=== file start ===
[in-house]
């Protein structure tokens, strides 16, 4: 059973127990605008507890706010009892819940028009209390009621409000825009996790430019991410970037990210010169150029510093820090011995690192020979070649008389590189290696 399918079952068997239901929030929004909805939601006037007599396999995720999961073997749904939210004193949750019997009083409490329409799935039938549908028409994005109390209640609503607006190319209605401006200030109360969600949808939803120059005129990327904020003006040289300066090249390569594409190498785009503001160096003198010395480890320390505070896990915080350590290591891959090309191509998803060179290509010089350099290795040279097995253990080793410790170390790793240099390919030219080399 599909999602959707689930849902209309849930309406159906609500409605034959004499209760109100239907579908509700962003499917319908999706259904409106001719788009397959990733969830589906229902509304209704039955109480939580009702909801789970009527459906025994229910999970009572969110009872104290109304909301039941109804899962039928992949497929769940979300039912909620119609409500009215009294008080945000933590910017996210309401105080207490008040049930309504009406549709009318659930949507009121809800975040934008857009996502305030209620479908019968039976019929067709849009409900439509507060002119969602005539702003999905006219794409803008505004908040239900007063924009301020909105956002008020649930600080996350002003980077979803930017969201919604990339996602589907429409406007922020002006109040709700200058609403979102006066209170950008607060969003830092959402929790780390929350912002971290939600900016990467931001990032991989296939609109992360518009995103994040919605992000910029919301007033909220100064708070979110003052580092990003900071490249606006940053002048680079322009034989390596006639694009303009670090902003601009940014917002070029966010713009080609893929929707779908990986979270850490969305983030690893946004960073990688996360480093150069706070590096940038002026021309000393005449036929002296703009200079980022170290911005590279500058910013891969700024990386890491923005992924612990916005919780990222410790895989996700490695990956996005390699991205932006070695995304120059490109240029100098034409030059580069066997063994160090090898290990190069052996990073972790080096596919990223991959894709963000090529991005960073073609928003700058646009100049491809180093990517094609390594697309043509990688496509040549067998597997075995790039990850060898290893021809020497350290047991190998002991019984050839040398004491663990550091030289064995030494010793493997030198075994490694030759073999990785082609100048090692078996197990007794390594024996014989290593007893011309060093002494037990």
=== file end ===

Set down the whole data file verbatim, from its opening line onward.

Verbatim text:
[in-house]
């Protein structure tokens, strides 16, 4: 059973127990605008507890706010009892819940028009209390009621409000825009996790430019991410970037990210010169150029510093820090011995690192020979070649008389590189290696 399918079952068997239901929030929004909805939601006037007599396999995720999961073997749904939210004193949750019997009083409490329409799935039938549908028409994005109390209640609503607006190319209605401006200030109360969600949808939803120059005129990327904020003006040289300066090249390569594409190498785009503001160096003198010395480890320390505070896990915080350590290591891959090309191509998803060179290509010089350099290795040279097995253990080793410790170390790793240099390919030219080399 599909999602959707689930849902209309849930309406159906609500409605034959004499209760109100239907579908509700962003499917319908999706259904409106001719788009397959990733969830589906229902509304209704039955109480939580009702909801789970009527459906025994229910999970009572969110009872104290109304909301039941109804899962039928992949497929769940979300039912909620119609409500009215009294008080945000933590910017996210309401105080207490008040049930309504009406549709009318659930949507009121809800975040934008857009996502305030209620479908019968039976019929067709849009409900439509507060002119969602005539702003999905006219794409803008505004908040239900007063924009301020909105956002008020649930600080996350002003980077979803930017969201919604990339996602589907429409406007922020002006109040709700200058609403979102006066209170950008607060969003830092959402929790780390929350912002971290939600900016990467931001990032991989296939609109992360518009995103994040919605992000910029919301007033909220100064708070979110003052580092990003900071490249606006940053002048680079322009034989390596006639694009303009670090902003601009940014917002070029966010713009080609893929929707779908990986979270850490969305983030690893946004960073990688996360480093150069706070590096940038002026021309000393005449036929002296703009200079980022170290911005590279500058910013891969700024990386890491923005992924612990916005919780990222410790895989996700490695990956996005390699991205932006070695995304120059490109240029100098034409030059580069066997063994160090090898290990190069052996990073972790080096596919990223991959894709963000090529991005960073073609928003700058646009100049491809180093990517094609390594697309043509990688496509040549067998597997075995790039990850060898290893021809020497350290047991190998002991019984050839040398004491663990550091030289064995030494010793493997030198075994490694030759073999990785082609100048090692078996197990007794390594024996014989290593007893011309060093002494037990």